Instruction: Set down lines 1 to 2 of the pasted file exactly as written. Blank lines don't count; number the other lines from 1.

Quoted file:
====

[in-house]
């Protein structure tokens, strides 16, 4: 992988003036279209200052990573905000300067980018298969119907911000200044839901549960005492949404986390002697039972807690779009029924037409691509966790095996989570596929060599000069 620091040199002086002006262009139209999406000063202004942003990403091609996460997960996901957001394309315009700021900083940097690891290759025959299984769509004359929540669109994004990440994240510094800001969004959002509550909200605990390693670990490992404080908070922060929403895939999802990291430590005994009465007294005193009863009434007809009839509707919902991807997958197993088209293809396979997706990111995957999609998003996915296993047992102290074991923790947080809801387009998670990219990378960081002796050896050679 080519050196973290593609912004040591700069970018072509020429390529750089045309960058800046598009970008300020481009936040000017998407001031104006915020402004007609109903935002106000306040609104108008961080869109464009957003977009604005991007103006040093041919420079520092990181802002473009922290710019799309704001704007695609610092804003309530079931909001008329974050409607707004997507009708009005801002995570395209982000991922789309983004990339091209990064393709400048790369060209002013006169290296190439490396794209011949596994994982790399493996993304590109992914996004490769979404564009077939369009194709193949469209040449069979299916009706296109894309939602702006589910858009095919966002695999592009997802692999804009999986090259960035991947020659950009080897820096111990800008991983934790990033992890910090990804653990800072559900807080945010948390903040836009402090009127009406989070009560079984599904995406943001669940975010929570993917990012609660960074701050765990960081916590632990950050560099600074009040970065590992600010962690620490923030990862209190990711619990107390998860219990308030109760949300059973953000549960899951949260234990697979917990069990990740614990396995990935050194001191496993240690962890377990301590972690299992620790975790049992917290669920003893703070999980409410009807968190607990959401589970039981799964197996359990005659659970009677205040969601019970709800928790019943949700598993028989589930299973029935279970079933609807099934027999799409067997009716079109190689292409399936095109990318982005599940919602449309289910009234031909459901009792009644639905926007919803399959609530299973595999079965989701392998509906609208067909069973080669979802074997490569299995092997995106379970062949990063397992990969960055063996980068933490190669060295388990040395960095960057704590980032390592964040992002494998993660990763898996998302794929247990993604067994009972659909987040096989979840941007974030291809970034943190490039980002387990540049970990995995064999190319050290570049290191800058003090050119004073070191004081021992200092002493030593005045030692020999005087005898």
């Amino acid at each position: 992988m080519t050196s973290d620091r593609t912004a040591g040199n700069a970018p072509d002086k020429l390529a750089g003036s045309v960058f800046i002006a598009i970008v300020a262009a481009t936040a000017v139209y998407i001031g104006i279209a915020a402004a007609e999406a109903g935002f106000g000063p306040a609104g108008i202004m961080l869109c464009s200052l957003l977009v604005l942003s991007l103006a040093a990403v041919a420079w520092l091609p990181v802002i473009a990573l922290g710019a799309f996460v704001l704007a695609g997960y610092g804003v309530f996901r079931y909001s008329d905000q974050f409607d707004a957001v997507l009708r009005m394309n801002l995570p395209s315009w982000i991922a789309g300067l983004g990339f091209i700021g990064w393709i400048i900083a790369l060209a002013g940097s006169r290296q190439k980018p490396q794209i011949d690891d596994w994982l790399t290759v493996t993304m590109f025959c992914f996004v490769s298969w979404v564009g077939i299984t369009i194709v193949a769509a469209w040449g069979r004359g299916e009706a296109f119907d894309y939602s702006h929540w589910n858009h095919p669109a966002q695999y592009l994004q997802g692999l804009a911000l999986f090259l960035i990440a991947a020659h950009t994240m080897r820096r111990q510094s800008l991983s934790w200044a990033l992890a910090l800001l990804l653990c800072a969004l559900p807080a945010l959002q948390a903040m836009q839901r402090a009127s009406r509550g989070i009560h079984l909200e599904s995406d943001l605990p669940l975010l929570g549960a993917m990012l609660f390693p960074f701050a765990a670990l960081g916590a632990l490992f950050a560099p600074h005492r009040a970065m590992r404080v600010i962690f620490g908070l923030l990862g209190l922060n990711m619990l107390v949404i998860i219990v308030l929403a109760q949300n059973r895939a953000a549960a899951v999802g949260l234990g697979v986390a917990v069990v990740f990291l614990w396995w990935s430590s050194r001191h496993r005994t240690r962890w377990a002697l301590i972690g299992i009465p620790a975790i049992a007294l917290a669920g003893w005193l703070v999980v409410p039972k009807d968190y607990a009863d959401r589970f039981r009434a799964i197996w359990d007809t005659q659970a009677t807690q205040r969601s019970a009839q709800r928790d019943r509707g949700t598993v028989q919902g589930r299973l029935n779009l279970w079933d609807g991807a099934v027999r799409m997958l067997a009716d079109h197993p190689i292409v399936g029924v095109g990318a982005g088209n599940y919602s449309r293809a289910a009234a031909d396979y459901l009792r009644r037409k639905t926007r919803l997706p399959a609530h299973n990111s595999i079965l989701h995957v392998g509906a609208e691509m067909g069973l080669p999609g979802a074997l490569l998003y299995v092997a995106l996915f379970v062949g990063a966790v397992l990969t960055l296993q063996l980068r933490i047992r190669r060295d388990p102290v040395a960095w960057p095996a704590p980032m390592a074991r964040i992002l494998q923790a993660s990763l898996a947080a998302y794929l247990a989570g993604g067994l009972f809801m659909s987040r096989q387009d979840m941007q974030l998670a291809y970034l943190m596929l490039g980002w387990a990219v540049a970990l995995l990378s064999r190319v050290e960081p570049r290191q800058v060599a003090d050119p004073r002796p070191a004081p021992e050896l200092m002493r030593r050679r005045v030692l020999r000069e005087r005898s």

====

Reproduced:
[in-house]
């Protein structure tokens, strides 16, 4: 992988003036279209200052990573905000300067980018298969119907911000200044839901549960005492949404986390002697039972807690779009029924037409691509966790095996989570596929060599000069 620091040199002086002006262009139209999406000063202004942003990403091609996460997960996901957001394309315009700021900083940097690891290759025959299984769509004359929540669109994004990440994240510094800001969004959002509550909200605990390693670990490992404080908070922060929403895939999802990291430590005994009465007294005193009863009434007809009839509707919902991807997958197993088209293809396979997706990111995957999609998003996915296993047992102290074991923790947080809801387009998670990219990378960081002796050896050679 080519050196973290593609912004040591700069970018072509020429390529750089045309960058800046598009970008300020481009936040000017998407001031104006915020402004007609109903935002106000306040609104108008961080869109464009957003977009604005991007103006040093041919420079520092990181802002473009922290710019799309704001704007695609610092804003309530079931909001008329974050409607707004997507009708009005801002995570395209982000991922789309983004990339091209990064393709400048790369060209002013006169290296190439490396794209011949596994994982790399493996993304590109992914996004490769979404564009077939369009194709193949469209040449069979299916009706296109894309939602702006589910858009095919966002695999592009997802692999804009999986090259960035991947020659950009080897820096111990800008991983934790990033992890910090990804653990800072559900807080945010948390903040836009402090009127009406989070009560079984599904995406943001669940975010929570993917990012609660960074701050765990960081916590632990950050560099600074009040970065590992600010962690620490923030990862209190990711619990107390998860219990308030109760949300059973953000549960899951949260234990697979917990069990990740614990396995990935050194001191496993240690962890377990301590972690299992620790975790049992917290669920003893703070999980409410009807968190607990959401589970039981799964197996359990005659659970009677205040969601019970709800928790019943949700598993028989589930299973029935279970079933609807099934027999799409067997009716079109190689292409399936095109990318982005599940919602449309289910009234031909459901009792009644639905926007919803399959609530299973595999079965989701392998509906609208067909069973080669979802074997490569299995092997995106379970062949990063397992990969960055063996980068933490190669060295388990040395960095960057704590980032390592964040992002494998993660990763898996998302794929247990993604067994009972659909987040096989979840941007974030291809970034943190490039980002387990540049970990995995064999190319050290570049290191800058003090050119004073070191004081021992200092002493030593005045030692020999005087005898």